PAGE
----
MonthDecember 2008

Why it really does matter that the media covers tax avoidance (ref: Rusbridger & Guardian v Tesco)

Alan Rusbridger (he’s my editor) writes about the fallout from the Guardian’s incorrect coverage of Tesco’s tax affairs in the New York Review of Books. (I suspect in the NYRB so that it falls under the First Amendment…? Though possibly not: there’s a footnote which says “This article has itself cost several thousand dollars in order to make sure that it stands on solid legal, tax, and accountancy ground.”)

John Naughton has already blogged on this – about the unbelievable costs – and it’s got to be the first time I’ve seen Jeff Jarvis lost for words.

But there’s also the problem of how to do the followups when Private Eye, helped by “a tax specialist who was once employed by HMRC”, wrote about similar Tesco tax avoidance methods:

In order for The Guardian to follow up the Private Eye story, the paper had to spend perhaps $17,000 in seeking expert libel and tax advice on whether the magazine was correct (and maybe double that to secure the opinion of a senior tax lawyer in order safely to plead it in the paper’s defense). Any editor wanting definitively to state that this was, indeed, a strategy to minimize corporation tax would have needed to be able to find a qualified tax specialist prepared to testify under oath to that effect. Such an expert would have needed an extremely sophisticated understanding of current corporate tax law; the latest filed accounts of all the companies involved (including in Luxembourg); details of the partnership’s lending activities; and a knowledge of Luxembourg accounting practice.

Of course, almost no news organization has this sort of expertise to hand. Pro-bono advice, for example, from professors of law or business, might be of help—but few academics would volunteer to give evidence in the High Court. So, after the Tesco legal assault, it is fairly safe to predict that almost no British paper will investigate in any detail how companies today increasingly fund and structure their overseas expansion with an eye to avoiding tax. If Tesco feels unfairly spotlighted in this respect, it is with some justification. The company does pay a great deal of tax, and is by no means the worst culprit in matters of avoidance. The UK government’s own estimates suggest that thousands of major companies behave in a similar way. Their directors can sleep easy, knowing that the likelihood of anyone writing about their tax affairs is slim.

And here’s the key point. Big companies avoiding tax has a direct effect on us all: it means that we don’t get the tax revenues that we are really owed by those companies, who get our work and our revenue here, but don’t want to pay back into the society what they owe – to pay for the hospitals, schools, roads, railways that the people who work for them rely on.

They want to take, but not give. That’s wrong.

Which is why at the very least Andy Burnham should be trying to reform the law of libel, and make it more like the US where there’s an assumption of freedom of speech – but also more like the blogosphere, where you correct things if they’re wrong as soon as you can. Rather as the Guardian does, in fact.

Do read the Rusbridger article though. The numbers involved, especially on the Tesco side, will make your hair stand on end.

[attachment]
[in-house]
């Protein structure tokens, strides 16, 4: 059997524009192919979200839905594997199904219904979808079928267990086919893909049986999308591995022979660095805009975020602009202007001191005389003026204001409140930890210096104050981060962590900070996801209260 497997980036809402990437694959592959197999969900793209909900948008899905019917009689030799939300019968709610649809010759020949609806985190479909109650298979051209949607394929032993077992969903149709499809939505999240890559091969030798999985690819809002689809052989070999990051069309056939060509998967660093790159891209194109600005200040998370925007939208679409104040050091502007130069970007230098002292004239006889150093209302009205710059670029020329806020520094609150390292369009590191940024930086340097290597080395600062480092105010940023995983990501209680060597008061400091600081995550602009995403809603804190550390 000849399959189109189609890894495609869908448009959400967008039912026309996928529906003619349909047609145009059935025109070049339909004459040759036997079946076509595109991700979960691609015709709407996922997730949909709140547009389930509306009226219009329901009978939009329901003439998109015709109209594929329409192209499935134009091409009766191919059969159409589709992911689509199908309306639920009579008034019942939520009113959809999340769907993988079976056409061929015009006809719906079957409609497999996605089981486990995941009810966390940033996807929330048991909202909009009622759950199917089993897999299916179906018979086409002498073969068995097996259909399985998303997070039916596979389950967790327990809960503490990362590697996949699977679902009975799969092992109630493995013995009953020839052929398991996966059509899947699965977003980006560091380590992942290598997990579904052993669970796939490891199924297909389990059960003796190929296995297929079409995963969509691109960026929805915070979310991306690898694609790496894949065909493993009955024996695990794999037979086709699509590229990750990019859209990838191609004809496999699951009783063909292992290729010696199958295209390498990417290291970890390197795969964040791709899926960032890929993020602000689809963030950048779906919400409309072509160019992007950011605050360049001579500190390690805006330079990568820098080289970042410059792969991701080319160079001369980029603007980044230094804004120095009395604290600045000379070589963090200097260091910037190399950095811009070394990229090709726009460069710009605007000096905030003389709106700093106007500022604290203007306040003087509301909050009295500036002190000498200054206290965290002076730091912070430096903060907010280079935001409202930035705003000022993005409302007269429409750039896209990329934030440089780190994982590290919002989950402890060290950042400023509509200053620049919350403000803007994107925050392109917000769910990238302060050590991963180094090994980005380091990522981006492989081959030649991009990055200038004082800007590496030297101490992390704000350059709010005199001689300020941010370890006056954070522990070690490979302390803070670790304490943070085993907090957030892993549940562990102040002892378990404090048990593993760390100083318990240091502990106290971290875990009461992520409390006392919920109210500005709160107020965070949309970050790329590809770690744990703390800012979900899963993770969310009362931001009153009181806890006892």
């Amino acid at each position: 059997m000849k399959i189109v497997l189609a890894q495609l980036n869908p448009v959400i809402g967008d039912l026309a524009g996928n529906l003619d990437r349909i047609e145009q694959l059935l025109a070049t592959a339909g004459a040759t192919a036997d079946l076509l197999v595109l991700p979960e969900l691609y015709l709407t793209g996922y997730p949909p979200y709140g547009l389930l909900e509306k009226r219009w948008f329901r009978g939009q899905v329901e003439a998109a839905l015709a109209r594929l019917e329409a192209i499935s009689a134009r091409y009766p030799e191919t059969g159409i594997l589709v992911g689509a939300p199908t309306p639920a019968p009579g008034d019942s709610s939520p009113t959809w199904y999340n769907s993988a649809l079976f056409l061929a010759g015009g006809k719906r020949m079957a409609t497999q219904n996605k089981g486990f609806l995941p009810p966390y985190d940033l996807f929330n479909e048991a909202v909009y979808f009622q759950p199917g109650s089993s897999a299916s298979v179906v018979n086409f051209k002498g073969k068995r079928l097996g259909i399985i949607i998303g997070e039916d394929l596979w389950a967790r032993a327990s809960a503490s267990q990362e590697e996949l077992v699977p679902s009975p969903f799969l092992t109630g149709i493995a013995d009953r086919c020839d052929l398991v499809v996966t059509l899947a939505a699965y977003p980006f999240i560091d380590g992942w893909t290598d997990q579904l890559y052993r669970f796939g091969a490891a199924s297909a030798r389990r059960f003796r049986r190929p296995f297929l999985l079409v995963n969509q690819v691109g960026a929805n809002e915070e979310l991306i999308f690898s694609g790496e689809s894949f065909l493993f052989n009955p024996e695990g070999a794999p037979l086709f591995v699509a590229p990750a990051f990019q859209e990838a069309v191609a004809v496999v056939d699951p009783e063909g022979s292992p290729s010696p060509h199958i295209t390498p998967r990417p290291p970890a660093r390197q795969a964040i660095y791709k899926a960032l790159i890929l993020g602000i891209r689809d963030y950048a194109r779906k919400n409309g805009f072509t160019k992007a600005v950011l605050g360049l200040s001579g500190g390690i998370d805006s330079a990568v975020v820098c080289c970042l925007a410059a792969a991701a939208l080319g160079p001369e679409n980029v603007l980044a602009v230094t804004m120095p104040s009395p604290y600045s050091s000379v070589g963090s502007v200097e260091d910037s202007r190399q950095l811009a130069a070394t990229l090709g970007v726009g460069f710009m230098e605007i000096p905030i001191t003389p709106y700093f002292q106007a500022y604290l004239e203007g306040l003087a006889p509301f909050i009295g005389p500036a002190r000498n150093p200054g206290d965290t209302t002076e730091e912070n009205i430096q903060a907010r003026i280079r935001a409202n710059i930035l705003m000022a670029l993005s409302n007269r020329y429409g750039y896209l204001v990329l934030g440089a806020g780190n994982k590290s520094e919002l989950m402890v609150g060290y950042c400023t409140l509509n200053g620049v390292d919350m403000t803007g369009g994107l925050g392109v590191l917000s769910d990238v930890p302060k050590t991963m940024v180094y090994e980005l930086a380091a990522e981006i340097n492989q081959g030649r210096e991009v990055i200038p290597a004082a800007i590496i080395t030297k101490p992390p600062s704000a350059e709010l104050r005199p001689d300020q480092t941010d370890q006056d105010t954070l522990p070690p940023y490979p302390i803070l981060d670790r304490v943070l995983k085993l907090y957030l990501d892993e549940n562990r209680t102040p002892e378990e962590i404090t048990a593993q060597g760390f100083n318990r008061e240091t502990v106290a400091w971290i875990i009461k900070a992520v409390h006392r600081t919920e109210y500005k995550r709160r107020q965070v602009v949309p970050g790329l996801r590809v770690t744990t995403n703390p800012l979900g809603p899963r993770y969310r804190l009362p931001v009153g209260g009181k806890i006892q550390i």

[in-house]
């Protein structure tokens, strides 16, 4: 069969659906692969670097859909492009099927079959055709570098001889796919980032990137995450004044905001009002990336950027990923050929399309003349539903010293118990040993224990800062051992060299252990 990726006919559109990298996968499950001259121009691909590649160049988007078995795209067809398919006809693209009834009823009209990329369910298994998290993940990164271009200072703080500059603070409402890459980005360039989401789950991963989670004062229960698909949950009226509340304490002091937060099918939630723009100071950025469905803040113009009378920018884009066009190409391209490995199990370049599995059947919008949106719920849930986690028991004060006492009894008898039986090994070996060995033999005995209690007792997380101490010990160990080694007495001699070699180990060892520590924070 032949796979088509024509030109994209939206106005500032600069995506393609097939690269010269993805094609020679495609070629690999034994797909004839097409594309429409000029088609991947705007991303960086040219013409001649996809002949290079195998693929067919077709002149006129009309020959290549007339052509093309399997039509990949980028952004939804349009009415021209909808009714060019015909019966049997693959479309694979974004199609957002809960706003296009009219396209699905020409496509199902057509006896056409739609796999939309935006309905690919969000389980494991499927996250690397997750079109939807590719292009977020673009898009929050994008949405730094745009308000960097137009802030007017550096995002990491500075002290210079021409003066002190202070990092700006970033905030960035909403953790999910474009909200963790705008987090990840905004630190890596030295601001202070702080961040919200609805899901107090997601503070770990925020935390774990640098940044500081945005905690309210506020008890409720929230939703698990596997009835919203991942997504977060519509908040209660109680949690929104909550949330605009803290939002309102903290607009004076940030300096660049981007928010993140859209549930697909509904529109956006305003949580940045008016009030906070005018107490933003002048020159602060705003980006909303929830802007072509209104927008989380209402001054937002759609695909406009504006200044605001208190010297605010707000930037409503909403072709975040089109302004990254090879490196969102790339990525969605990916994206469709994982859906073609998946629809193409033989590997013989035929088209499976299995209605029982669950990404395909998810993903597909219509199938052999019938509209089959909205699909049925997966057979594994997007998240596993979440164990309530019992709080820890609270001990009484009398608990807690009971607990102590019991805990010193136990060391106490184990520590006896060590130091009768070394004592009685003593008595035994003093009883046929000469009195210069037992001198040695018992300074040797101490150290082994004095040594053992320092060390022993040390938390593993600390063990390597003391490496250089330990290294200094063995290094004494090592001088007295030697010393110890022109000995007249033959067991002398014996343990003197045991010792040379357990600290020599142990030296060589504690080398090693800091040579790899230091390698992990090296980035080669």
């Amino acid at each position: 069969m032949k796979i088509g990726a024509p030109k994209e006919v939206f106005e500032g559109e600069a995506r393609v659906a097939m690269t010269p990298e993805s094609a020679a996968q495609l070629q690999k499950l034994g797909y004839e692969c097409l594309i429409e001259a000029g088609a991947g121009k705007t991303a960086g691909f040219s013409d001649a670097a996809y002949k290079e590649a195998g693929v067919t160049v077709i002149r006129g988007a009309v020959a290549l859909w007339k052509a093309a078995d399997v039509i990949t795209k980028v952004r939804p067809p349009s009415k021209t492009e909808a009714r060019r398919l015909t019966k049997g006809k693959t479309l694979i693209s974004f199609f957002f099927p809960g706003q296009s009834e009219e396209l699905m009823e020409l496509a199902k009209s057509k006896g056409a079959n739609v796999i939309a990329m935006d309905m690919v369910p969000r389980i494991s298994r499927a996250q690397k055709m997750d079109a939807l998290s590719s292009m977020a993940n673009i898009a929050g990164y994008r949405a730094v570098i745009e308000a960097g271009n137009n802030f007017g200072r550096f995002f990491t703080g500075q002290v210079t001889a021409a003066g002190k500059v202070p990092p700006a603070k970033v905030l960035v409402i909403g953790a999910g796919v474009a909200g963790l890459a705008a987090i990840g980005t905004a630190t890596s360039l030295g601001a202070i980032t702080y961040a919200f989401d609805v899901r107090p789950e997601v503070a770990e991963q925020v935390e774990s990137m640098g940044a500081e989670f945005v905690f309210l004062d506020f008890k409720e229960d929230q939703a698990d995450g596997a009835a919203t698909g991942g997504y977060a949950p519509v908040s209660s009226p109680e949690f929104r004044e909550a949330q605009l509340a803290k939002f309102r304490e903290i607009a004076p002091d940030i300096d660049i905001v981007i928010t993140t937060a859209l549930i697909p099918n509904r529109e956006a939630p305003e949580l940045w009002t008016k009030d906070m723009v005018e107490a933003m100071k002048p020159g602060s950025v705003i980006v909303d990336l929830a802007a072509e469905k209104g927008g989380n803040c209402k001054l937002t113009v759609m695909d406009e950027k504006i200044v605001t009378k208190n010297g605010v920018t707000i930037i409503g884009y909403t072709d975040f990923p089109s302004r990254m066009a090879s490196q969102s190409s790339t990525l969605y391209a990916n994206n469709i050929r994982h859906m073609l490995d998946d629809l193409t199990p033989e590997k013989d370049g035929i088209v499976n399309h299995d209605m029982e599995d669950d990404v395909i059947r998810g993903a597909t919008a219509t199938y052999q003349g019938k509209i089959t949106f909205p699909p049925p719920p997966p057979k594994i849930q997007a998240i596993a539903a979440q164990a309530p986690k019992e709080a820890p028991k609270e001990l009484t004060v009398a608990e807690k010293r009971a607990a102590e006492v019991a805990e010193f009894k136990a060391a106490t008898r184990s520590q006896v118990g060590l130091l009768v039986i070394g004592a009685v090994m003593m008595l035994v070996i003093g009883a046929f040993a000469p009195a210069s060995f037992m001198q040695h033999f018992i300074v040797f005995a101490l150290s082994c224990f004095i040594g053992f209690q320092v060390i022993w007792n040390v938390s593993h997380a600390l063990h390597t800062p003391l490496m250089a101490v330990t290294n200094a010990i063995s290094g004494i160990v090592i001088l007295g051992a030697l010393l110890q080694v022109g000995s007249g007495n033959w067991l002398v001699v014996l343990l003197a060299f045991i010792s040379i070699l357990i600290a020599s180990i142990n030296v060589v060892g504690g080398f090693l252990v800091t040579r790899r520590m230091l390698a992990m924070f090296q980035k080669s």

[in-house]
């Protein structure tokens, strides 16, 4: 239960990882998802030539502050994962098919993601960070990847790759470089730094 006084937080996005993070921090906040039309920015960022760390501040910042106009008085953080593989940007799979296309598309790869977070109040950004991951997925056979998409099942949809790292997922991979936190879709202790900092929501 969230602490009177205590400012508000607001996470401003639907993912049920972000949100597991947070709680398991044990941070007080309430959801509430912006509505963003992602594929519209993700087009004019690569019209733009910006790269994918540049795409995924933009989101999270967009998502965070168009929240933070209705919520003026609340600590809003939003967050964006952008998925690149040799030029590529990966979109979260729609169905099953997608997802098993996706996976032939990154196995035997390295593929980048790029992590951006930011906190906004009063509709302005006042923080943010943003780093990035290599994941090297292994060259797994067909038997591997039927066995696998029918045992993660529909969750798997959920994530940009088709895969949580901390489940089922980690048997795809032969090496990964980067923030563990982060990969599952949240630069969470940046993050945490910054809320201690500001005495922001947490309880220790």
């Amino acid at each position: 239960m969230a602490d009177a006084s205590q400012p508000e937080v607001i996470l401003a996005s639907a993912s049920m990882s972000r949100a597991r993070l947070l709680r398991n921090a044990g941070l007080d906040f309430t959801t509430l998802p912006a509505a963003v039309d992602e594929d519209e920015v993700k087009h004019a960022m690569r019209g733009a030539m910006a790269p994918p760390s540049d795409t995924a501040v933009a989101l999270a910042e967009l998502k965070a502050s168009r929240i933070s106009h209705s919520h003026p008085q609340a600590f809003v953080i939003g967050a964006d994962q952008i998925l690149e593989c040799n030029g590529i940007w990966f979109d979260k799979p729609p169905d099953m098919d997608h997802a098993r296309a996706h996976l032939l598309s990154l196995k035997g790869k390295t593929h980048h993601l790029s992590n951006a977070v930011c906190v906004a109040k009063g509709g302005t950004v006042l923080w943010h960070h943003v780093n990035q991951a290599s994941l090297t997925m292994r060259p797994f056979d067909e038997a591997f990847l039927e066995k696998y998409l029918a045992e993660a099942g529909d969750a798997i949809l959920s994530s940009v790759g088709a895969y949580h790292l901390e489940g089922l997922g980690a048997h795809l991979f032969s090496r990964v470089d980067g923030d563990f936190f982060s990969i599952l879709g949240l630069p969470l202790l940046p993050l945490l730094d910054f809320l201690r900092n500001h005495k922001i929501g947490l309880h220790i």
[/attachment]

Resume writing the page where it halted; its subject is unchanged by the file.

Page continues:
Still, it does have happy ending:

Mr. Justice Eady found against Tesco on all counts.

Yes, that’s the same Justice Eady who Paul Dacre hates.

Zavvi’s death is good news for Simon Cowell. Unfortunately. (Updated)

Popjustice rather neatly puts its finger on the problem with Zavvi going bust (as a result of Woolworth’s EUK, its distribution arm, demanding money sooner in order to cover its own problems):

You can complain about Zavvi as much as you like – and we have done – but its disappearance from high streets is terrible for music. With Woolworths also going, it means that supermarkets will overnight become even more powerful not just at dictating what music people buy but also – this is the important bit – which artists record labels sign and what music they produce.

Supermarkets running the British music industry is good news if you’re in Il Divo, or if you’re Duffy, or if it’s your job to keep repackaging the same 400 songs in an endless cycle of Valentine’s Day / Mothering Sunday / Love At The Movies compilations, or if your idea of alternative music is the new Razorlight album. But if you like anything else, or if you’re a current or future popstar making anything else, you are in for a difficult few years as major label A&R departments aim for the lowest, blandest, risk-freeiest common denominator options, and a generation of future music fans grows up listening to the results.

Tower, Fopp, Our Price, Woolworths, all the other independent places you used to buy music in a few years ago, now Zavvi: gone. What a load of old shit.

Which means we’re going to get more things like the dire version of Hallelujah that was our Xmas X-Factor No.1 – which, as Chris Edwards points out, indicates how folks like Simon C don’t really care for music, do ya?:

the X-Factor has not let us down by spraying both cheese and saccharine over a song that does a whole lot better with just a slice of lemon.

At first, Burke’s version seemed OK. Strip it of the baggage that goes with the X-Factor and you have a cover that isn’t all bad. Whoops, thought that thought too soon. Suddenly, the producer found the Dion-a-Tron and cranked it up to 11.